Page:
10-01-2020 14:21

Unscrambling the alphabet soup of ESG reporting

Need help decoding the dizzying array of acronyms when it comes to reporting on environmental, social and governance (ESG) issues? Here’s your guide.
Unscrambling the alphabet soup of ESG reporting


When it comes to sustainability reporting, you may have the sensation of drowning in an alphabet soup of frameworks and standards. You’re not alone. These acronyms are just some of the different organisations and initiatives trying to shape how companies measure and report their sustainability performance to investors and other stakeholders.

To date, the majority of environmental, social and governance (ESG) reporting by companies has been voluntary, centred around companies’ annual sustainability or “corporate social responsibility” (CSR) reports. Companies’ annual financial reports are another vehicle for ESG reporting, and companies are under increasing pressure to integrate their sustainability and financial reporting, thereby treating ESG issues as a core part of business strategy.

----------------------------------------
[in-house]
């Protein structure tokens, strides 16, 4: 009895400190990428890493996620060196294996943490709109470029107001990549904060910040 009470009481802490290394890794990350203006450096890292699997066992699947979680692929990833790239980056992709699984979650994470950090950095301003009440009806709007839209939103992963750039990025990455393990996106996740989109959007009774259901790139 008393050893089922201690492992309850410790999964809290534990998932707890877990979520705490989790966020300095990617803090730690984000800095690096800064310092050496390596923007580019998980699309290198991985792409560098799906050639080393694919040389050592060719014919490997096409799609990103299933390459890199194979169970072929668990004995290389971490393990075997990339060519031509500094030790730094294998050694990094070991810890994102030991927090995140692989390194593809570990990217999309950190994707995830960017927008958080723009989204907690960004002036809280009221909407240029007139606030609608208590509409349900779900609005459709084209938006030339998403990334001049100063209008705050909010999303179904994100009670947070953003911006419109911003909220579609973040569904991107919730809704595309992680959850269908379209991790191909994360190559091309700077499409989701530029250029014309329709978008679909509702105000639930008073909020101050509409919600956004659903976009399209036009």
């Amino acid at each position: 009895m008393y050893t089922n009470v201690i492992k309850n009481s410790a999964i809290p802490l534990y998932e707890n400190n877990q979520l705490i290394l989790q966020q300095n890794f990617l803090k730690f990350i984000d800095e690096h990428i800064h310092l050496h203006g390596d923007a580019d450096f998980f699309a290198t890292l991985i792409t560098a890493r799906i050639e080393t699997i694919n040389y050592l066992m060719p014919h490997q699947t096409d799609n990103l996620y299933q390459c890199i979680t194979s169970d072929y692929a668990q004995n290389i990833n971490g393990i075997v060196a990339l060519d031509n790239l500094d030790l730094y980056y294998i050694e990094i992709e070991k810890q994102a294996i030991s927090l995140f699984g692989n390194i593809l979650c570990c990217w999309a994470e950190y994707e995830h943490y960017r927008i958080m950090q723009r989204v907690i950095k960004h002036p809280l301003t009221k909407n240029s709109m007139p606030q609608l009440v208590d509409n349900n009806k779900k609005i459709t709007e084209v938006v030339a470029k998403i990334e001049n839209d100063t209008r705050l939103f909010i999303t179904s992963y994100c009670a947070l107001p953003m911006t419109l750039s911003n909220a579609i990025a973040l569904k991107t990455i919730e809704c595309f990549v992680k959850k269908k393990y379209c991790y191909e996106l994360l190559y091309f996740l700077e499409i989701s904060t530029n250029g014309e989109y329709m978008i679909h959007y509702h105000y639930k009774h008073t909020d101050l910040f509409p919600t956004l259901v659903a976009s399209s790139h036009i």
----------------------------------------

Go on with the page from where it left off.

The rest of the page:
There are several main reporting frameworks, including GRI, SASB, CDP and TCFD, that aim to guide companies on how to measure, assess and report on their ESG initiatives, risks and opportunities. See the full rundown below.

There are efforts underway to try to harmonise these different frameworks and standards. The Corporate Reporting Dialogue, for example, has launched the Better Alignment Project, a two-year collaboration between CDP, CDSB, GRI, the International Integrated Reporting Council (IIRC) and SASB, to help synchronise the different reporting frameworks.

As part of the project, the participants have mapped their frameworks against the TCFD recommendations to identify areas of overlap and potential for improved alignment. Reporting its findings in September, the Corporate Reporting Dialogue said the mapping showed a “strong alignment” between the participants’ frameworks and the TCFD.

“Rather than being confused and thinking, ‘Which one do I have to do?’, you don’t have to make that choice,” says Gemma Clemments of the CDSB, adding:

“In some cases, organisations use multiple frameworks for different reasons. We complement each other in a lot of ways.”

In some cases, organisations use multiple frameworks for different reasons. We complement each other in a lot of ways.

Gemma Clemments of the CDSB

Overview of the main reporting frameworks and standards for ESG reporting: